And if the PL ends up with 10 teams? Well they’ll play each other 4 times in a season and over the ensuing years, some Championship teams may come up based on finances and results. Would broadcasters be against showing Liverpool- Man United four times a year? I don’t believe so.

As for broadcasters losses, well, tough luck guys. You are the ones who offered to pay more, in order to keep the competition out, you are the guys who took risks, your team members have the university degrees, you are the guys who hire the expensive lawyers and consultants. Go and sue each other and leave those of us who like football alone. Why should we care at all, after all the examples of you not respecting the fan in the stadium and the paying subscribers?

In a time when a recession is starting that looks like it will hurt many, when the health system of the country is in dire straits, any idea of the government coming out to save casino players sounds obscene to me. Privatizing profit while mutualising losses across the country is not acceptable. Banks did get away with it, arguing they were an essential part of the system and could not be allowed to fail. I can’t think how the Premier League or the FA would be classified in the systemic relevant category.

One solution out of this mess may be to transfer all clubs who go bust into some ‘Bad club fund’.   Such a fund would pay the ‘little people’ owed by the club and look for buyers.  Anyone wanting to ‘buy’ the club would have, in return for use of the ground, the brand, the name, etc. to repay the fund for a number of years, covering what was owed and interest.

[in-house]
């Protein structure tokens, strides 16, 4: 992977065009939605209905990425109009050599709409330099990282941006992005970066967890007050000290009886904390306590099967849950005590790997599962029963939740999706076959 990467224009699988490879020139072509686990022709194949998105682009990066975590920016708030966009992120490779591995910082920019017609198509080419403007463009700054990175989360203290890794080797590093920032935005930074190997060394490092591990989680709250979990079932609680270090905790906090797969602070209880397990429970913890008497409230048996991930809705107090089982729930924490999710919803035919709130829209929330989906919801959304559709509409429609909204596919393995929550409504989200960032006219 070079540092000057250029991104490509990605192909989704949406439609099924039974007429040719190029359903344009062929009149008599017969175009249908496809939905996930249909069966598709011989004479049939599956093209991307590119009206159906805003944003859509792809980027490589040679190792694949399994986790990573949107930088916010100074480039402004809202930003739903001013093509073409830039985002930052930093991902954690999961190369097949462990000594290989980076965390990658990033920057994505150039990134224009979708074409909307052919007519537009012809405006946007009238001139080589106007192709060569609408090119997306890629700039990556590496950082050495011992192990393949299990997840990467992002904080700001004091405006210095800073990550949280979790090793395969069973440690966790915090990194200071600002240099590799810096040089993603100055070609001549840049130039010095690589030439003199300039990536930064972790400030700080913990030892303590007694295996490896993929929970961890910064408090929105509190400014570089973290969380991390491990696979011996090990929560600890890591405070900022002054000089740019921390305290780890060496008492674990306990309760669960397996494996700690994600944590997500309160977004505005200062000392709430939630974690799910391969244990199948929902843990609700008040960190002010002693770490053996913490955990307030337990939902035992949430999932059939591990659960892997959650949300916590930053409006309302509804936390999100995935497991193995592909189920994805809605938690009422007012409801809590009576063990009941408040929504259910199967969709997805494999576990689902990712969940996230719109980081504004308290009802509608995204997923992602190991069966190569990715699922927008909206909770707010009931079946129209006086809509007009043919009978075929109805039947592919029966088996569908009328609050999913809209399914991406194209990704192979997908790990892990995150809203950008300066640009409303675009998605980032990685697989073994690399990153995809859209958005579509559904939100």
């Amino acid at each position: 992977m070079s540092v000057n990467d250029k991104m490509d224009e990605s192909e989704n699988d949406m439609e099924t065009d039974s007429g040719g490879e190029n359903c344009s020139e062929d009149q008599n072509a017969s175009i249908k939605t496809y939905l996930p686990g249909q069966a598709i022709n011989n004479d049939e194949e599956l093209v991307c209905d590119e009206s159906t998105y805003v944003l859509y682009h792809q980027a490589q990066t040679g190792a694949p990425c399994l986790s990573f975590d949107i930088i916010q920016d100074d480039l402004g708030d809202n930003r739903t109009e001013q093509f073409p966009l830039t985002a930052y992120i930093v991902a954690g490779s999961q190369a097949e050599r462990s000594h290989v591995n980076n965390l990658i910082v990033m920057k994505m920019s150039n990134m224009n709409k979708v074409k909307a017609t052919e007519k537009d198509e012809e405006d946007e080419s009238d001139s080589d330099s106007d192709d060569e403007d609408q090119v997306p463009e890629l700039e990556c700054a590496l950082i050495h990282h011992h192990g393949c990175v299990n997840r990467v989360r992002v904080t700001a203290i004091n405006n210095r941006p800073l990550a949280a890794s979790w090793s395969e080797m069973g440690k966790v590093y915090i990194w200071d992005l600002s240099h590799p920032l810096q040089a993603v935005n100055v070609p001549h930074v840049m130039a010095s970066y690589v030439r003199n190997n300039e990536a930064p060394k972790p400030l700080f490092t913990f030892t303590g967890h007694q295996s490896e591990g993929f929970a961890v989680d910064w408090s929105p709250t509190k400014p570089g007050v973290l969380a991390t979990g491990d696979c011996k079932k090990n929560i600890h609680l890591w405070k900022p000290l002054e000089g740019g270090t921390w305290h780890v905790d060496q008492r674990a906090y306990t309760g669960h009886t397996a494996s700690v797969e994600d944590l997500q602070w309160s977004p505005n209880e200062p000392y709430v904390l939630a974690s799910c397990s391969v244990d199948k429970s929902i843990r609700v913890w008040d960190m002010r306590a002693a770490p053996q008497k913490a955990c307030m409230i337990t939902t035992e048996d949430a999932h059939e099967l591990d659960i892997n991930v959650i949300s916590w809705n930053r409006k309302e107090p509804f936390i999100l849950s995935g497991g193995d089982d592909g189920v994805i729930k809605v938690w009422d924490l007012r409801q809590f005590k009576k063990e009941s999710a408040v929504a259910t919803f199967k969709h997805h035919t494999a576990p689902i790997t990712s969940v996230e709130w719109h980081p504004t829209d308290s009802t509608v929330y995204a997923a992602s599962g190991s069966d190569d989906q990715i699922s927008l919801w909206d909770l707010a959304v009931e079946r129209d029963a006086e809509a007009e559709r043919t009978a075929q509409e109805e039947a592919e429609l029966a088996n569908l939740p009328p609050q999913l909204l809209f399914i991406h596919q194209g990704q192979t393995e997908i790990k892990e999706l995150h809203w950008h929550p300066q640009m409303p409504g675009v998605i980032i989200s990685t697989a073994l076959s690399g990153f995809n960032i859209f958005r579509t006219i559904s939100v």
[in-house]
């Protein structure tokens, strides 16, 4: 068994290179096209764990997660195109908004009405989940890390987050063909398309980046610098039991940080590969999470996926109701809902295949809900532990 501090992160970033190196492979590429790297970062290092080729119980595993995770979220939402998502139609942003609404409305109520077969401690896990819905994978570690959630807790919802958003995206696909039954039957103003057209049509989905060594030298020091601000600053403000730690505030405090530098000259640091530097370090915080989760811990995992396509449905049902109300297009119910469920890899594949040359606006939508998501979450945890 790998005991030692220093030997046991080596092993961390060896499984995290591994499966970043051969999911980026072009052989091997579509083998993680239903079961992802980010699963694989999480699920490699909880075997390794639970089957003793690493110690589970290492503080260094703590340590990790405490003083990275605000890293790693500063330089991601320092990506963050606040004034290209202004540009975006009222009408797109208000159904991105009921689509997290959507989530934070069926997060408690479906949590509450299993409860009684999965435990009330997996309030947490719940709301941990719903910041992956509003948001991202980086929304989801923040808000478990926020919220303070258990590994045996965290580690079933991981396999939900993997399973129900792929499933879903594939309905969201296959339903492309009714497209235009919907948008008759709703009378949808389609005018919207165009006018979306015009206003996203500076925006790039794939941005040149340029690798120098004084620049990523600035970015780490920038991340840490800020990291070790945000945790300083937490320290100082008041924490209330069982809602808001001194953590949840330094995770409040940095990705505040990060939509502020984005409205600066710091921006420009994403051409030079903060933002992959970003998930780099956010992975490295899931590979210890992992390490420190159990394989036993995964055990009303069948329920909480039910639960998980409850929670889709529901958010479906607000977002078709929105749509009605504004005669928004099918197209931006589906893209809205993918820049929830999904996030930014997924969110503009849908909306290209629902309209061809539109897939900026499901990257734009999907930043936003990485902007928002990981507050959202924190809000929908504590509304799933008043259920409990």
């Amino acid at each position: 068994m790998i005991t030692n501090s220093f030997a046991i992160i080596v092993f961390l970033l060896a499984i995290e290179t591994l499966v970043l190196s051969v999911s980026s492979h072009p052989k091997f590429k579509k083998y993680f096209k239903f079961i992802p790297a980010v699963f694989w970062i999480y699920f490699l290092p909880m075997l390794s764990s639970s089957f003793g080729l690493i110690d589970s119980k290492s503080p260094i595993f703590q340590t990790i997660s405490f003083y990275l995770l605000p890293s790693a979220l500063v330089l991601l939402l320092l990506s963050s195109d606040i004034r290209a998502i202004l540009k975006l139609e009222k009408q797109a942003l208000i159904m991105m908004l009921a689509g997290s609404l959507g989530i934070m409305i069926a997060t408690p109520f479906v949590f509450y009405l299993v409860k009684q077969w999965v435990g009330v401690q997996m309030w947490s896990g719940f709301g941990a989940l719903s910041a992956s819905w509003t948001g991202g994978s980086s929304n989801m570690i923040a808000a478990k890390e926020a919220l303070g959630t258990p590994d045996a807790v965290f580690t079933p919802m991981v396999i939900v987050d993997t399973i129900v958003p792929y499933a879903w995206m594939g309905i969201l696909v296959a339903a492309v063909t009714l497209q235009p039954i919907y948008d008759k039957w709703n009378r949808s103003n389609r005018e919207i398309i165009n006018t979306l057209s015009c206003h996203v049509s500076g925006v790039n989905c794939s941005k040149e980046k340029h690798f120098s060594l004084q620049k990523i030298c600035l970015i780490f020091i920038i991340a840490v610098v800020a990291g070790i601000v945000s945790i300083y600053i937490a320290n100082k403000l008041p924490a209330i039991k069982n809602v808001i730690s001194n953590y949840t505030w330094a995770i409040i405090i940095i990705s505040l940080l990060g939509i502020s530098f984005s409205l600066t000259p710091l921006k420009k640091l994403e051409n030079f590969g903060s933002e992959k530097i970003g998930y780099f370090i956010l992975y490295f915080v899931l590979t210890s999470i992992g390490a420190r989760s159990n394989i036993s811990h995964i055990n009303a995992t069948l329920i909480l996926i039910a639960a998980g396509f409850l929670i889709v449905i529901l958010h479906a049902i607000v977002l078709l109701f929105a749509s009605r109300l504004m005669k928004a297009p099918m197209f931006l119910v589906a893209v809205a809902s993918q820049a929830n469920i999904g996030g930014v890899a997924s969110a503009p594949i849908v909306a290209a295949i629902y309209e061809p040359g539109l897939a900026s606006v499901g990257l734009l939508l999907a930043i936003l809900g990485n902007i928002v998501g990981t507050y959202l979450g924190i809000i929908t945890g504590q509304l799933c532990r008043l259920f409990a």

Who knows, maybe the clubs’ own fans may be interested in crowdsourcing a restart.   This way, there is no need to come up with hundreds of millions in one shot, but with a plan that makes sense, a competent management team and a vision.

What’s more, the funds invested could be vetted so as to avoid mafia or autocratic like takeovers.

But then again, such a scenario would need competent people preparing for it and actually running it. Which I don’t think the PL nor the FA has shown as having available.

It is just an idea, but why would it not be possible to apply to football, recipes that worked for another casino-like industry: the banking system?

However, at some point, survival of the fittest still must apply, and frankly, I do hope it will.

One Reply to “Casino finance and risk taking”

  1. good ideas Christophe. parts of the U.S. bailout of GM in the great recession could stand as a model. Any club that needs bailing out, mostly to save the jobs of the non-playing staff, go into a pool. Anyone who buys the club would be obliged to pay an upfront fee and pay the rest of the bailout money over five or ten years.

    The PL should be required to help with the bailout too. What else have they been doing with the massive amounts of money they have made over the years?